The COIAO classification scheme
In Hong Kong, a classification scheme based on the experience of New Zealand was introduced in 1987 when the COIAO was enacted (Halsbury’s Laws of Hong Kong 2003: 482). This marks the biggest difference between mainland China and Hong Kong in their regulatory practices. The ruling CCP has until now exerted all-embracing control over media content and has steadfastly refused to introduce any classification scheme in mainland China, whether catering to films, videos or online content.
The COIAO has set up an Obscene Articles Tribunal (OAT, or the Tribunal). Any author, printer, manufacturer, publisher, importer, or distributor may voluntarily submit an article to the OAT for classification prior to public release (COIAO, section 13). Articles may be classified into Class I, II, or III (COIAO, section 8). Class I articles are neither obscene nor indecent and may be published without restriction. Class II articles are indecent, and the OAT may impose conditions relating to their publication (COIAO, sections 8 and 27). In most cases, this means the sealing of articles in wrappers and the display of a warning notice stating that these articles must not be shown or sold to persons under the age of 18. Class III are obscene articles, which are prohibited from publication (COIAO, section 26).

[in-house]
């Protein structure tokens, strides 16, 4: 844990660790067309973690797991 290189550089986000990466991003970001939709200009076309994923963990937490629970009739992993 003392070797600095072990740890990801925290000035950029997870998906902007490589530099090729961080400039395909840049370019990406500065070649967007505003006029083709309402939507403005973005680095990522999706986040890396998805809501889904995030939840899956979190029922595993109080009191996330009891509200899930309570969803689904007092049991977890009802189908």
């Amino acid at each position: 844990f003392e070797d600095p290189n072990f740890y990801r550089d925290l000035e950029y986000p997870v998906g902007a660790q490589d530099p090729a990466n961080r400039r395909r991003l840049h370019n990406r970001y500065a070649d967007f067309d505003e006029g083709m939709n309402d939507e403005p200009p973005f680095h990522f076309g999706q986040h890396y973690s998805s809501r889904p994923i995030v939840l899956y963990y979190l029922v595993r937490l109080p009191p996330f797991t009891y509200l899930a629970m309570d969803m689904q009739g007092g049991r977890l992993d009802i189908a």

Since pre-publication classifications are optional, they do not act as compulsory censorship but provide a relatively convenient means of ascertaining the nature of an article before publication. This classification scheme, already put in place in the pre-Internet era, mainly targets adult publications and videos. In practice, mainstream newspapers and news magazines do not submit their articles for classification, due to the belief in media freedom and to time constraints in the production process. Instead, reporters and editors exercise editorial judgment in assessing whether their publications would contravene the ordinance. Meanwhile, law enforcement agencies and the relevant government departments, including the Secretary for Justice, may also submit any articles suspected to have violated the COIAO to the OAT for post-publication classification. Although originally designed for the print media, films and videos, the classification scheme has also been applied to online photos and videos.